Expert Commentary

University-based service learning: Relating mentor experiences to issues of poverty

2012 study from Vanderbilt University on the effects of a service-learning mentoring program and college students’ learning about social inequality.


Most colleges have instituted a service learning requirement that connects students with community groups or schools. The benefits for those groups being served can vary widely, of course, depending on levels of student commitment and the design of the service program. In terms of benefits for college students, some past studies have found that certain kinds of programs can contribute both to students’ learning experience and social development. But as a 2010 study in the Journal of Community Practice notes, “Some service-learning experiences may actually reinforce negative or counterproductive attitudes among students. Many efforts fall short of maximizing the potential social change impact of the service and learning activity.”

A 2012 study from Vanderbilt University in the Journal of College Student Development, “University-Based Service Learning: Relating Mentor Experiences to Issues of Poverty,” focuses specifically on the relationship between these programs and students’ awareness of privilege and inequality. The study identified four components for consideration: (a) mentor training, (b) mentoring youth on-site in their high-poverty environments, (c) mentors’ ongoing reflections, recorded in journal entries, and (d) class discussion of issues related to poverty and social inequities. Researchers examined 129 journal entries from 10 university students taking a service learning mentoring course. The program involved college students mentoring adolescents at high schools with high percentages of low-income and minority students.

The study’s findings included:

  • “The experiential learning opportunity of mentoring high-poverty youth … did relate to students’ reports of learning first-hand about the effects of poverty and the inequities across schools, resources and neighborhoods.” Almost two-thirds of all comments written across journals related students’ experiences to learning about poverty.
  • Both academic assistance and more social interactions between mentors (the college students) and mentees (the high school students) were associated with reports of increased awareness of issues relating to poverty and economic inequities.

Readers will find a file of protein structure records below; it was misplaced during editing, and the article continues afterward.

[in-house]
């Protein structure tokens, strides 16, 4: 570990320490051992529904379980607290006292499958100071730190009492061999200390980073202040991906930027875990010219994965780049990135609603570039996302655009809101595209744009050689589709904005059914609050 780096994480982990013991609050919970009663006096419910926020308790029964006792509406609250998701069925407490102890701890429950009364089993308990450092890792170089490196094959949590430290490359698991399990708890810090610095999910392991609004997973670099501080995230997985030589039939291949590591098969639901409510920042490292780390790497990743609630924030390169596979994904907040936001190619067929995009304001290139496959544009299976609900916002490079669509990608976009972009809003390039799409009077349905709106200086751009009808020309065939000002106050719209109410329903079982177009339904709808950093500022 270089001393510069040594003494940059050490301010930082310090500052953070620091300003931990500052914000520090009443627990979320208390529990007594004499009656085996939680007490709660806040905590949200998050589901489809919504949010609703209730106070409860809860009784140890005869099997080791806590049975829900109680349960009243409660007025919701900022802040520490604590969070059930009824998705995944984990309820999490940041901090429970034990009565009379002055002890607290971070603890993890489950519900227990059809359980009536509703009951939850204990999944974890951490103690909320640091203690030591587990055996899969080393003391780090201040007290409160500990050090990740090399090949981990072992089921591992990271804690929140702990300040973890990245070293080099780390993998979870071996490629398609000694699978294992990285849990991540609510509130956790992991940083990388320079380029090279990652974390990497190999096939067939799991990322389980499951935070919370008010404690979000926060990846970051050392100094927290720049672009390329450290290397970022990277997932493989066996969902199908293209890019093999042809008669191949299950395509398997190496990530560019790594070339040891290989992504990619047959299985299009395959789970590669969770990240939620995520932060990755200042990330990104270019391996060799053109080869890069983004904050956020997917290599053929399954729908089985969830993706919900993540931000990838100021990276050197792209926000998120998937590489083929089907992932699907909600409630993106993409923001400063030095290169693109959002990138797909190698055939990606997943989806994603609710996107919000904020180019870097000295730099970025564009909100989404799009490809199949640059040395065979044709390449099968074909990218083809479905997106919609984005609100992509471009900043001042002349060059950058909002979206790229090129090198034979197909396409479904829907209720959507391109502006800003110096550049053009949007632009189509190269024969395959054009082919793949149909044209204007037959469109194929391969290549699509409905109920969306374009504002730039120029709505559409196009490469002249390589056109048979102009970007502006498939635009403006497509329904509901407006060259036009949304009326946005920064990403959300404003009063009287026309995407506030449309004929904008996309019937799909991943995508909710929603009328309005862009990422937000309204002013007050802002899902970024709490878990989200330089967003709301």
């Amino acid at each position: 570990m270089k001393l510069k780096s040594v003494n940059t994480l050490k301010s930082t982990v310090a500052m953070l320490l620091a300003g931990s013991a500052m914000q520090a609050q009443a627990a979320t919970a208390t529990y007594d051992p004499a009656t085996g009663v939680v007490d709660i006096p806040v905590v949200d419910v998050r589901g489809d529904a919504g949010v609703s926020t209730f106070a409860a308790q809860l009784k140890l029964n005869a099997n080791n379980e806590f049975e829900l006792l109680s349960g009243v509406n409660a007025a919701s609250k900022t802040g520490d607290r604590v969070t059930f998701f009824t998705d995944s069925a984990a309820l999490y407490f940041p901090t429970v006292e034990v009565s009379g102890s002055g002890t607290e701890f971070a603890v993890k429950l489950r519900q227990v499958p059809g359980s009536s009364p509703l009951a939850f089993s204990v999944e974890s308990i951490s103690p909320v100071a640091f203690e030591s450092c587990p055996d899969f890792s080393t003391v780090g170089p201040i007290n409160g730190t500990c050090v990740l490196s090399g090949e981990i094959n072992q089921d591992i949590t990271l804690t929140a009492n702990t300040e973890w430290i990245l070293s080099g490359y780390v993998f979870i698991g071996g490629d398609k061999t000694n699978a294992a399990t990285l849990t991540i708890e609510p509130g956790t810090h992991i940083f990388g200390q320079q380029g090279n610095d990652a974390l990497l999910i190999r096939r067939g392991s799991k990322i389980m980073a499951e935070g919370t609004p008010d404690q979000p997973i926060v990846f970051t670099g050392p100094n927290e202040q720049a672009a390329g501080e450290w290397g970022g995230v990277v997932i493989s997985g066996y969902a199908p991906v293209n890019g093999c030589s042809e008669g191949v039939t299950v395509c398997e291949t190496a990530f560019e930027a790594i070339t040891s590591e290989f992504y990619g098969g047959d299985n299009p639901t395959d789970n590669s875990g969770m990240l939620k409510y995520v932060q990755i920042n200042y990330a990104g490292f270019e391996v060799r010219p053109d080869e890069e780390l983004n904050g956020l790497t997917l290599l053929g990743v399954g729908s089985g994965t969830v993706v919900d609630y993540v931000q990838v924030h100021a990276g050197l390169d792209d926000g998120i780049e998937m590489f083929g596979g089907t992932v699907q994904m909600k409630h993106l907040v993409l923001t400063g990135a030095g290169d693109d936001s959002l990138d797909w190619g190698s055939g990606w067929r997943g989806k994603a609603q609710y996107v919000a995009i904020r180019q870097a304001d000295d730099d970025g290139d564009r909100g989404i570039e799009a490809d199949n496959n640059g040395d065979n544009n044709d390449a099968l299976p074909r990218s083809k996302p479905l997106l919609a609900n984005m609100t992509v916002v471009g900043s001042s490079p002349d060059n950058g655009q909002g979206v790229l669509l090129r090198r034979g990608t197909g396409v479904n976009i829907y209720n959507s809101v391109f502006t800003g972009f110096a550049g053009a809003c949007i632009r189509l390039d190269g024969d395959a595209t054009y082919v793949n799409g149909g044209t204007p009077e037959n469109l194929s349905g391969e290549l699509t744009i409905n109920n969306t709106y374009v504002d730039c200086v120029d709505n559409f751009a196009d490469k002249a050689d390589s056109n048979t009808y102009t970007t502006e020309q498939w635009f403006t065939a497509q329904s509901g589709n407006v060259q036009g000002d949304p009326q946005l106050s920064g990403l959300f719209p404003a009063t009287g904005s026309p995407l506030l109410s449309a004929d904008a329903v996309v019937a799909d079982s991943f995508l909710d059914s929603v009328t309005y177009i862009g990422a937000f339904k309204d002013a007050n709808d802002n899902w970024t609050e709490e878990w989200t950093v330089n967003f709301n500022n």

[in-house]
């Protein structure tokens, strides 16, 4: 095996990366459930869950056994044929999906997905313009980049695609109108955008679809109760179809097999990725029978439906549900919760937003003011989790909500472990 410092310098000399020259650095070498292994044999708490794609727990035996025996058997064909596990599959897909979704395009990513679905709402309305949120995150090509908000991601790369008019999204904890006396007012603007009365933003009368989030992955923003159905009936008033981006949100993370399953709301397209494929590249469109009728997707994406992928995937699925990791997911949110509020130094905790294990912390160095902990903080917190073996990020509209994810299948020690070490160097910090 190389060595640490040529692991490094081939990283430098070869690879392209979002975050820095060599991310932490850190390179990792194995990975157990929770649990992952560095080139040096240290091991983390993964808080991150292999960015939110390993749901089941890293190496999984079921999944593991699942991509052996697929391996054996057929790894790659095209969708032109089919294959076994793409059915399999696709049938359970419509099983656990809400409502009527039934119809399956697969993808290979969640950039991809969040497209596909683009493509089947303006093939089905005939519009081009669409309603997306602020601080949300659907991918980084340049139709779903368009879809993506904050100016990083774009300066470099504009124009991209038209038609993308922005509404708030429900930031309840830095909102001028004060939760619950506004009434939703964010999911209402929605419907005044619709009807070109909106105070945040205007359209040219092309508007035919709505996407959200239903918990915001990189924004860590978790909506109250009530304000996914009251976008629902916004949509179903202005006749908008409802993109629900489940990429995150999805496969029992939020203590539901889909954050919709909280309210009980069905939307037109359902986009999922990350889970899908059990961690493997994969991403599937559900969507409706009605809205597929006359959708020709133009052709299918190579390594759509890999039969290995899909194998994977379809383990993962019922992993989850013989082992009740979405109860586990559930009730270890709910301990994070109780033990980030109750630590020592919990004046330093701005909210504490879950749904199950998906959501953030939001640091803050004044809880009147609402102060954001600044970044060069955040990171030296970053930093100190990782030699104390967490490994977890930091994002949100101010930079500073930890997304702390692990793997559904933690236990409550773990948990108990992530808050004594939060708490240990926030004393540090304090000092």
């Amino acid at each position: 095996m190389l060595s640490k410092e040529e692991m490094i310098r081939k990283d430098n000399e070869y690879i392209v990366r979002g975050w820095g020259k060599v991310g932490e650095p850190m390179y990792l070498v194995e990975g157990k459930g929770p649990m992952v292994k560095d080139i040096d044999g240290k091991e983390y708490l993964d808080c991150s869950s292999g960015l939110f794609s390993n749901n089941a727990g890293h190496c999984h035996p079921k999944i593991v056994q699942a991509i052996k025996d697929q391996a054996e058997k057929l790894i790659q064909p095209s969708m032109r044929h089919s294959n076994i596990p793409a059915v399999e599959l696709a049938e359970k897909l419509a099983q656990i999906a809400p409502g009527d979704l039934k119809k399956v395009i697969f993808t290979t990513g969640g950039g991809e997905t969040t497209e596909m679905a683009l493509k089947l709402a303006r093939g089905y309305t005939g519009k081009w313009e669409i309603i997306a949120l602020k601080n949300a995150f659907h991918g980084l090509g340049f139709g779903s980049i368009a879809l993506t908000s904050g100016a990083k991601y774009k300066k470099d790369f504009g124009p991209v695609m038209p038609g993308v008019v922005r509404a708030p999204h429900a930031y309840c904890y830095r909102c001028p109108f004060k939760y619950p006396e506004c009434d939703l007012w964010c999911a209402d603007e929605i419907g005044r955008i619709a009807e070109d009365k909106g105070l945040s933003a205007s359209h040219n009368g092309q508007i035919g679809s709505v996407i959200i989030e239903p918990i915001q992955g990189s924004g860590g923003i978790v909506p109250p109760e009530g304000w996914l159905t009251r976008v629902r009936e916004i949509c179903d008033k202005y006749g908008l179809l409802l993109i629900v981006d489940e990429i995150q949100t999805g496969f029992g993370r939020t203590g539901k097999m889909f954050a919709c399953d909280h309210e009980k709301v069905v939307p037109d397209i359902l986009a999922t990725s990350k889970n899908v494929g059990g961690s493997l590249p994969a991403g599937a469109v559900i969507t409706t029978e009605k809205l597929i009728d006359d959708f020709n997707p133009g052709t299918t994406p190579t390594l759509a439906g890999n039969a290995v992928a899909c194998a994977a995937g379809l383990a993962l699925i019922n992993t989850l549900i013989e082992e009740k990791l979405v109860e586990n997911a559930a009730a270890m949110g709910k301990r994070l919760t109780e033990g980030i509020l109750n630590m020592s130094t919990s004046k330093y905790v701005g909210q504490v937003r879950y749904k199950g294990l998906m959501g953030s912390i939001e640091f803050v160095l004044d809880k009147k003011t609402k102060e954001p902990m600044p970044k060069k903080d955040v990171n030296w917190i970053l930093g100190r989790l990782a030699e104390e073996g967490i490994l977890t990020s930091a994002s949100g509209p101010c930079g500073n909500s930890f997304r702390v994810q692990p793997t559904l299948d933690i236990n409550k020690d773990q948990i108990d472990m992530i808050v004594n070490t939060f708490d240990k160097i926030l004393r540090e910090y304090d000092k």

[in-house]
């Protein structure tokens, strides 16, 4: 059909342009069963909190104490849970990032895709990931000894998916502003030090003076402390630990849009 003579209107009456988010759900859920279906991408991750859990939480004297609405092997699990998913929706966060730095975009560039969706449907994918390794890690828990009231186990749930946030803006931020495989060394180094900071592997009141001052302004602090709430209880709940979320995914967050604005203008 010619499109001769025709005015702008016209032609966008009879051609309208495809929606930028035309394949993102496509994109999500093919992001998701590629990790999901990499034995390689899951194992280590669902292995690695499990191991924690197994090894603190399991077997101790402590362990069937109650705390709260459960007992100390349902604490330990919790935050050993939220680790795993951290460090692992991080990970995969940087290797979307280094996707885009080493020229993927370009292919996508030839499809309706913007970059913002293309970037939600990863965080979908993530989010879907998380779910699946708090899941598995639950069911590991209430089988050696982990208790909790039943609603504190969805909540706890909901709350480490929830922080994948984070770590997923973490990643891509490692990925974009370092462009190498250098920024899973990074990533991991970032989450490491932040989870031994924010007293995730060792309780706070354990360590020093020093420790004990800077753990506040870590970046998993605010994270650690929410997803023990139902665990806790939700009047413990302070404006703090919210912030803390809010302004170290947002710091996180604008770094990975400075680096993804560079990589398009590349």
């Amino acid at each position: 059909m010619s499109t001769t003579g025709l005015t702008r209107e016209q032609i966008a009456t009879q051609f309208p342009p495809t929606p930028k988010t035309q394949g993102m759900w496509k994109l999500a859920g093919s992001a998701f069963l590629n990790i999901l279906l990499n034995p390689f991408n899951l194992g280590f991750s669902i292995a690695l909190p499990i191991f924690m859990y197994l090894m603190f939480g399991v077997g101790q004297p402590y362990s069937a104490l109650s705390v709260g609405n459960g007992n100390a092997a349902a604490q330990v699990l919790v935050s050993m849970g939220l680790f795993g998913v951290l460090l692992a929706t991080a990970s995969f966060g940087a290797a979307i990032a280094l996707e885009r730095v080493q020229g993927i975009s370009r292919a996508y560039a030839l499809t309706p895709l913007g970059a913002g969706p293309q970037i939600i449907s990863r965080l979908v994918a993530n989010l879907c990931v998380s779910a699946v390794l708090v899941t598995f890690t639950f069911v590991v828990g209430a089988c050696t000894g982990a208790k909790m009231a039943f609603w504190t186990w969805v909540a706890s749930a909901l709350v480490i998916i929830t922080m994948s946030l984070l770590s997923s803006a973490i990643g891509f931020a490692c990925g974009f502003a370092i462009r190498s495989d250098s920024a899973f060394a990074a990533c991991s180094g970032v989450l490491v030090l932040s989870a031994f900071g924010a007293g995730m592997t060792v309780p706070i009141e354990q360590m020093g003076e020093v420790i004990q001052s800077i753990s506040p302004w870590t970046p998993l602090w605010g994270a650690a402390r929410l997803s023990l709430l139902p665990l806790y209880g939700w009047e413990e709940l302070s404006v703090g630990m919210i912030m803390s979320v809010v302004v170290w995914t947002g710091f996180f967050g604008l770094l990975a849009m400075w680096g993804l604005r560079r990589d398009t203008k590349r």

• Mentors reported learning about the effects of poverty and inequality on schools, resources and communities firsthand, including stress, violence, discrimination, crime and poor physical and mental health.
  • Journal comments showed that the experience encouraged mentors to challenge their assumptions and stereotypes and reflect on the privileges they enjoyed.
  • Mentors who spent more time providing mentees with academic support reported learning more about the quality of education in high-poverty schools.
  • Six comments, or 1% of total comments logged, blamed mentees for behaviors the mentor found objectionable, “rather than seeing the behavior within the context of the effects of poverty.”

The authors acknowledged that the study was limited by a lack of diversity in the mentor participant type, as 84% of students identified as white and middle to upper-middle class and all but one of the students in the course were female. The authors also noted that only 6% of the journal reflections suggested potential strategies to mitigate the effects of poverty. “It may be that the dire conditions of mentoring sites overwhelmed students, causing them to focus more on problems than solutions…. At the same time, our findings may also reflect the complexities of the phenomenon of poverty and its persistence in a country of great wealth.”

A 2009 study, “Teaching and Learning in the Social Context: A Meta-Analysis of Service Learning’s Effects on Academic, Personal, Social, and Citizenship Outcomes,” looked at more than 100 programs. The researchers found that “Changes were moderate for academic outcomes, small for personal outcomes and citizenship outcomes, and in between for social outcomes. Programs with structured reflection showed larger changes and effects generalized across educational levels.”

A 2013 study published in the Journal of College Student Development found that whether or not a student volunteers — in particular, the amount of time spent volunteering — has a strong association with greater civic values and political and social awareness/engagement.

Tags: youth, inequality, higher education

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